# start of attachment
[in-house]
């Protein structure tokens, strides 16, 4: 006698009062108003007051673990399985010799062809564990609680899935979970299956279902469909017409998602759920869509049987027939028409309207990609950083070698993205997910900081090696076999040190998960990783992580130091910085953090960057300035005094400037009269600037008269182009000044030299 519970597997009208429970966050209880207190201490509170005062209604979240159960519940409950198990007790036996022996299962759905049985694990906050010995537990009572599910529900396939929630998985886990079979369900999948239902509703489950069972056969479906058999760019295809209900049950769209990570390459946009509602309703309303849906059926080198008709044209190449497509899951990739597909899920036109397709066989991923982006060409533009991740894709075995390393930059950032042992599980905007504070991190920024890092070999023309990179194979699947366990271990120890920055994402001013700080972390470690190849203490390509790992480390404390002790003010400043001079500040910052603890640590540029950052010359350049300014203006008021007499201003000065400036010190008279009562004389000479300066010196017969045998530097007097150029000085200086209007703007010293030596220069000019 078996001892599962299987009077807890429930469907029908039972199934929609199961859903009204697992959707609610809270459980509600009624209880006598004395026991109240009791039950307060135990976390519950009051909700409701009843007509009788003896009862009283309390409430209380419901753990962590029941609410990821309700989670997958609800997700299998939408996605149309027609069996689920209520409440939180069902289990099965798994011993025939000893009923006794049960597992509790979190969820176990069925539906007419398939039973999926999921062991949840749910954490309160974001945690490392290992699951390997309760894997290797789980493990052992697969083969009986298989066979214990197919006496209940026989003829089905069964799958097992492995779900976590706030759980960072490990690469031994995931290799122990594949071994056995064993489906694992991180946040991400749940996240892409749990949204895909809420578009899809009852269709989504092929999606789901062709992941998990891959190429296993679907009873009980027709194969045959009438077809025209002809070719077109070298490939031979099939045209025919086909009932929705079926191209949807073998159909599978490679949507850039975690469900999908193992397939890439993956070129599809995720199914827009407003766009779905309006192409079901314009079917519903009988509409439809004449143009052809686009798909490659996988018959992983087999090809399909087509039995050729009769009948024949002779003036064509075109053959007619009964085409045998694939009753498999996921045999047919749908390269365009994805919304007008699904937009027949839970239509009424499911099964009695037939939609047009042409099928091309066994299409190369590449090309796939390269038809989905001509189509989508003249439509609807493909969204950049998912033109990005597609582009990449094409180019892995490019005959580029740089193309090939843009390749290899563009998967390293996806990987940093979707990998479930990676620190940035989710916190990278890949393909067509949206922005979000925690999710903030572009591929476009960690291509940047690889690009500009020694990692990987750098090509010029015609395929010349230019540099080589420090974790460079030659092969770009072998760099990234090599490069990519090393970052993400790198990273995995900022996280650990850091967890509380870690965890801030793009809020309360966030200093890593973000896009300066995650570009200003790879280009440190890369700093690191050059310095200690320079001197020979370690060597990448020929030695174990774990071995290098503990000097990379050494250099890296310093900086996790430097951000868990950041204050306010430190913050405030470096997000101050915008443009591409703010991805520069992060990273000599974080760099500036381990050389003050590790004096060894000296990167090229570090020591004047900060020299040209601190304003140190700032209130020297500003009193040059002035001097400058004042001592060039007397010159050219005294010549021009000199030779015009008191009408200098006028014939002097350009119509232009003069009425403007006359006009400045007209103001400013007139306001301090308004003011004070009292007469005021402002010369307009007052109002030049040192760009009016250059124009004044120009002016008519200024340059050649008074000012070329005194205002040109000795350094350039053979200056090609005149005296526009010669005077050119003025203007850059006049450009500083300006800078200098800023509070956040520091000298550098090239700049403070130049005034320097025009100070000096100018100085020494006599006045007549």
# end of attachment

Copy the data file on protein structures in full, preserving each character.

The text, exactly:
[in-house]
């Protein structure tokens, strides 16, 4: 006698009062108003007051673990399985010799062809564990609680899935979970299956279902469909017409998602759920869509049987027939028409309207990609950083070698993205997910900081090696076999040190998960990783992580130091910085953090960057300035005094400037009269600037008269182009000044030299 519970597997009208429970966050209880207190201490509170005062209604979240159960519940409950198990007790036996022996299962759905049985694990906050010995537990009572599910529900396939929630998985886990079979369900999948239902509703489950069972056969479906058999760019295809209900049950769209990570390459946009509602309703309303849906059926080198008709044209190449497509899951990739597909899920036109397709066989991923982006060409533009991740894709075995390393930059950032042992599980905007504070991190920024890092070999023309990179194979699947366990271990120890920055994402001013700080972390470690190849203490390509790992480390404390002790003010400043001079500040910052603890640590540029950052010359350049300014203006008021007499201003000065400036010190008279009562004389000479300066010196017969045998530097007097150029000085200086209007703007010293030596220069000019 078996001892599962299987009077807890429930469907029908039972199934929609199961859903009204697992959707609610809270459980509600009624209880006598004395026991109240009791039950307060135990976390519950009051909700409701009843007509009788003896009862009283309390409430209380419901753990962590029941609410990821309700989670997958609800997700299998939408996605149309027609069996689920209520409440939180069902289990099965798994011993025939000893009923006794049960597992509790979190969820176990069925539906007419398939039973999926999921062991949840749910954490309160974001945690490392290992699951390997309760894997290797789980493990052992697969083969009986298989066979214990197919006496209940026989003829089905069964799958097992492995779900976590706030759980960072490990690469031994995931290799122990594949071994056995064993489906694992991180946040991400749940996240892409749990949204895909809420578009899809009852269709989504092929999606789901062709992941998990891959190429296993679907009873009980027709194969045959009438077809025209002809070719077109070298490939031979099939045209025919086909009932929705079926191209949807073998159909599978490679949507850039975690469900999908193992397939890439993956070129599809995720199914827009407003766009779905309006192409079901314009079917519903009988509409439809004449143009052809686009798909490659996988018959992983087999090809399909087509039995050729009769009948024949002779003036064509075109053959007619009964085409045998694939009753498999996921045999047919749908390269365009994805919304007008699904937009027949839970239509009424499911099964009695037939939609047009042409099928091309066994299409190369590449090309796939390269038809989905001509189509989508003249439509609807493909969204950049998912033109990005597609582009990449094409180019892995490019005959580029740089193309090939843009390749290899563009998967390293996806990987940093979707990998479930990676620190940035989710916190990278890949393909067509949206922005979000925690999710903030572009591929476009960690291509940047690889690009500009020694990692990987750098090509010029015609395929010349230019540099080589420090974790460079030659092969770009072998760099990234090599490069990519090393970052993400790198990273995995900022996280650990850091967890509380870690965890801030793009809020309360966030200093890593973000896009300066995650570009200003790879280009440190890369700093690191050059310095200690320079001197020979370690060597990448020929030695174990774990071995290098503990000097990379050494250099890296310093900086996790430097951000868990950041204050306010430190913050405030470096997000101050915008443009591409703010991805520069992060990273000599974080760099500036381990050389003050590790004096060894000296990167090229570090020591004047900060020299040209601190304003140190700032209130020297500003009193040059002035001097400058004042001592060039007397010159050219005294010549021009000199030779015009008191009408200098006028014939002097350009119509232009003069009425403007006359006009400045007209103001400013007139306001301090308004003011004070009292007469005021402002010369307009007052109002030049040192760009009016250059124009004044120009002016008519200024340059050649008074000012070329005194205002040109000795350094350039053979200056090609005149005296526009010669005077050119003025203007850059006049450009500083300006800078200098800023509070956040520091000298550098090239700049403070130049005034320097025009100070000096100018100085020494006599006045007549």